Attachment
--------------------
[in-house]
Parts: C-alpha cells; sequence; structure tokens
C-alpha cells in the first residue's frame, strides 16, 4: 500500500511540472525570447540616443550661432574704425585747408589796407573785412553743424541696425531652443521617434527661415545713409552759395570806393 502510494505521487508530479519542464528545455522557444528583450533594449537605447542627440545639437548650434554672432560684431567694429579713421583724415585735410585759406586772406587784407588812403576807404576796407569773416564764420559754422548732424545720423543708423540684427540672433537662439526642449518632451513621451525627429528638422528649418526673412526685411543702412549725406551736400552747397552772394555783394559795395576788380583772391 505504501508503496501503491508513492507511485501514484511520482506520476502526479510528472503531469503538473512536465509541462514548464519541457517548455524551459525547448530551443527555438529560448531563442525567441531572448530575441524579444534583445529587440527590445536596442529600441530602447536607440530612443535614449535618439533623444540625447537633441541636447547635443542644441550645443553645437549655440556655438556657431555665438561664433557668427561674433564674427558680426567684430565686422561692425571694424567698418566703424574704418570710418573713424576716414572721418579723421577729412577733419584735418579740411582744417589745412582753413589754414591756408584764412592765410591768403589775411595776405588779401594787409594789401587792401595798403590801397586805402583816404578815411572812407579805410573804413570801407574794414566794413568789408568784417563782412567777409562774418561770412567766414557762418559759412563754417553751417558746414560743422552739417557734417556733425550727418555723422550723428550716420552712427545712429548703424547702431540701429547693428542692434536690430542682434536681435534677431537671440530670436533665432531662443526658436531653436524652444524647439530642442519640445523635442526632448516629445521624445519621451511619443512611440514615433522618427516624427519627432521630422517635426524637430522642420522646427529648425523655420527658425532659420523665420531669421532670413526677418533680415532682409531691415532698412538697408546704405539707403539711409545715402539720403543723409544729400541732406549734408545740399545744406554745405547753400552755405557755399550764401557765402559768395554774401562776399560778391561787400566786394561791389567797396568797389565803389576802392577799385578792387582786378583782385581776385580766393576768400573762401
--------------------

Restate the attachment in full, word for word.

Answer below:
[in-house]
Parts: C-alpha cells; sequence; structure tokens
C-alpha cells in the first residue's frame, strides 16, 4: 500500500511540472525570447540616443550661432574704425585747408589796407573785412553743424541696425531652443521617434527661415545713409552759395570806393 502510494505521487508530479519542464528545455522557444528583450533594449537605447542627440545639437548650434554672432560684431567694429579713421583724415585735410585759406586772406587784407588812403576807404576796407569773416564764420559754422548732424545720423543708423540684427540672433537662439526642449518632451513621451525627429528638422528649418526673412526685411543702412549725406551736400552747397552772394555783394559795395576788380583772391 505504501508503496501503491508513492507511485501514484511520482506520476502526479510528472503531469503538473512536465509541462514548464519541457517548455524551459525547448530551443527555438529560448531563442525567441531572448530575441524579444534583445529587440527590445536596442529600441530602447536607440530612443535614449535618439533623444540625447537633441541636447547635443542644441550645443553645437549655440556655438556657431555665438561664433557668427561674433564674427558680426567684430565686422561692425571694424567698418566703424574704418570710418573713424576716414572721418579723421577729412577733419584735418579740411582744417589745412582753413589754414591756408584764412592765410591768403589775411595776405588779401594787409594789401587792401595798403590801397586805402583816404578815411572812407579805410573804413570801407574794414566794413568789408568784417563782412567777409562774418561770412567766414557762418559759412563754417553751417558746414560743422552739417557734417556733425550727418555723422550723428550716420552712427545712429548703424547702431540701429547693428542692434536690430542682434536681435534677431537671440530670436533665432531662443526658436531653436524652444524647439530642442519640445523635442526632448516629445521624445519621451511619443512611440514615433522618427516624427519627432521630422517635426524637430522642420522646427529648425523655420527658425532659420523665420531669421532670413526677418533680415532682409531691415532698412538697408546704405539707403539711409545715402539720403543723409544729400541732406549734408545740399545744406554745405547753400552755405557755399550764401557765402559768395554774401562776399560778391561787400566786394561791389567797396568797389565803389576802392577799385578792387582786378583782385581776385580766393576768400573762401